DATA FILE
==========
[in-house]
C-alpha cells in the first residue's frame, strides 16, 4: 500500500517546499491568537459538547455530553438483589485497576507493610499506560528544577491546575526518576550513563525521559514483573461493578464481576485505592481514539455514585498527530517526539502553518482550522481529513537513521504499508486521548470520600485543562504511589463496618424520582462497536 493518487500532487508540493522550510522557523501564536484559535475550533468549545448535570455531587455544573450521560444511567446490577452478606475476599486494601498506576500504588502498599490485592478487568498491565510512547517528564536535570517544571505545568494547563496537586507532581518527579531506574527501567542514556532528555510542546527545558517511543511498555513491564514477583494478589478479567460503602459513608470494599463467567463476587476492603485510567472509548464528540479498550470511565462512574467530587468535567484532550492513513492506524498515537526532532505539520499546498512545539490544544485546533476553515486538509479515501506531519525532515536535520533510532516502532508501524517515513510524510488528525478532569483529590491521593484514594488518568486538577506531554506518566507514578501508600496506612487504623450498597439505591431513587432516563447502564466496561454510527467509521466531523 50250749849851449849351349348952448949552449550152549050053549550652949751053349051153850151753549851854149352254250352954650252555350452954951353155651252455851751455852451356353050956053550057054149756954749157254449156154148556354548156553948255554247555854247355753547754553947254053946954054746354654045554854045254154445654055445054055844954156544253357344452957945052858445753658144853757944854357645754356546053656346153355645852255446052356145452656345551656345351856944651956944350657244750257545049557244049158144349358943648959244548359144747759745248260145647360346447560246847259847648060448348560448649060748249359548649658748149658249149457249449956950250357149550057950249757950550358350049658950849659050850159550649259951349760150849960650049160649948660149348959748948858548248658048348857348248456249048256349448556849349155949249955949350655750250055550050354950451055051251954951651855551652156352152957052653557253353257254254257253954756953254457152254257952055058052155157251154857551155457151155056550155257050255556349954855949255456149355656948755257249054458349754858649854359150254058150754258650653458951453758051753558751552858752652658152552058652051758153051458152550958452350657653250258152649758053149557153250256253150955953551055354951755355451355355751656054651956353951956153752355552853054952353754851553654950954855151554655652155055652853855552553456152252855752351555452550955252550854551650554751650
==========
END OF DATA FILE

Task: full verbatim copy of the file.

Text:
[in-house]
C-alpha cells in the first residue's frame, strides 16, 4: 500500500517546499491568537459538547455530553438483589485497576507493610499506560528544577491546575526518576550513563525521559514483573461493578464481576485505592481514539455514585498527530517526539502553518482550522481529513537513521504499508486521548470520600485543562504511589463496618424520582462497536 493518487500532487508540493522550510522557523501564536484559535475550533468549545448535570455531587455544573450521560444511567446490577452478606475476599486494601498506576500504588502498599490485592478487568498491565510512547517528564536535570517544571505545568494547563496537586507532581518527579531506574527501567542514556532528555510542546527545558517511543511498555513491564514477583494478589478479567460503602459513608470494599463467567463476587476492603485510567472509548464528540479498550470511565462512574467530587468535567484532550492513513492506524498515537526532532505539520499546498512545539490544544485546533476553515486538509479515501506531519525532515536535520533510532516502532508501524517515513510524510488528525478532569483529590491521593484514594488518568486538577506531554506518566507514578501508600496506612487504623450498597439505591431513587432516563447502564466496561454510527467509521466531523 50250749849851449849351349348952448949552449550152549050053549550652949751053349051153850151753549851854149352254250352954650252555350452954951353155651252455851751455852451356353050956053550057054149756954749157254449156154148556354548156553948255554247555854247355753547754553947254053946954054746354654045554854045254154445654055445054055844954156544253357344452957945052858445753658144853757944854357645754356546053656346153355645852255446052356145452656345551656345351856944651956944350657244750257545049557244049158144349358943648959244548359144747759745248260145647360346447560246847259847648060448348560448649060748249359548649658748149658249149457249449956950250357149550057950249757950550358350049658950849659050850159550649259951349760150849960650049160649948660149348959748948858548248658048348857348248456249048256349448556849349155949249955949350655750250055550050354950451055051251954951651855551652156352152957052653557253353257254254257253954756953254457152254257952055058052155157251154857551155457151155056550155257050255556349954855949255456149355656948755257249054458349754858649854359150254058150754258650653458951453758051753558751552858752652658152552058652051758153051458152550958452350657653250258152649758053149557153250256253150955953551055354951755355451355355751656054651956353951956153752355552853054952353754851553654950954855151554655652155055652853855552553456152252855752351555452550955252550854551650554751650